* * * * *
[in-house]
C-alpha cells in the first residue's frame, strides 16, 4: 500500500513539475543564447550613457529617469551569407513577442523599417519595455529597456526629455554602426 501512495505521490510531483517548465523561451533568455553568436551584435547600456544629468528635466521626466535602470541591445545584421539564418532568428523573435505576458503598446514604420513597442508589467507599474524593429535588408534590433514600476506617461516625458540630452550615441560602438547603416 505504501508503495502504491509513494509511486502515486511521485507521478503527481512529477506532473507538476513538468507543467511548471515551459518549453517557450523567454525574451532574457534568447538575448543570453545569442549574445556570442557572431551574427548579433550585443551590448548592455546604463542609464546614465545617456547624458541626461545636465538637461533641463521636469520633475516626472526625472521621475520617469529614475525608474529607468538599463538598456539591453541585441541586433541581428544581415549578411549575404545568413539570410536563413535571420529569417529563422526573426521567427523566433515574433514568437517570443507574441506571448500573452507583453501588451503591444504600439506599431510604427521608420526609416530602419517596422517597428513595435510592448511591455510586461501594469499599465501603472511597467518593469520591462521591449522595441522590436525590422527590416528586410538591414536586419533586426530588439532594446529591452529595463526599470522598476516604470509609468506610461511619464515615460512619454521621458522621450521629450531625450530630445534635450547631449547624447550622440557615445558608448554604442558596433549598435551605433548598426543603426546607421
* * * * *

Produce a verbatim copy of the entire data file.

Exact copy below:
[in-house]
C-alpha cells in the first residue's frame, strides 16, 4: 500500500513539475543564447550613457529617469551569407513577442523599417519595455529597456526629455554602426 501512495505521490510531483517548465523561451533568455553568436551584435547600456544629468528635466521626466535602470541591445545584421539564418532568428523573435505576458503598446514604420513597442508589467507599474524593429535588408534590433514600476506617461516625458540630452550615441560602438547603416 505504501508503495502504491509513494509511486502515486511521485507521478503527481512529477506532473507538476513538468507543467511548471515551459518549453517557450523567454525574451532574457534568447538575448543570453545569442549574445556570442557572431551574427548579433550585443551590448548592455546604463542609464546614465545617456547624458541626461545636465538637461533641463521636469520633475516626472526625472521621475520617469529614475525608474529607468538599463538598456539591453541585441541586433541581428544581415549578411549575404545568413539570410536563413535571420529569417529563422526573426521567427523566433515574433514568437517570443507574441506571448500573452507583453501588451503591444504600439506599431510604427521608420526609416530602419517596422517597428513595435510592448511591455510586461501594469499599465501603472511597467518593469520591462521591449522595441522590436525590422527590416528586410538591414536586419533586426530588439532594446529591452529595463526599470522598476516604470509609468506610461511619464515615460512619454521621458522621450521629450531625450530630445534635450547631449547624447550622440557615445558608448554604442558596433549598435551605433548598426543603426546607421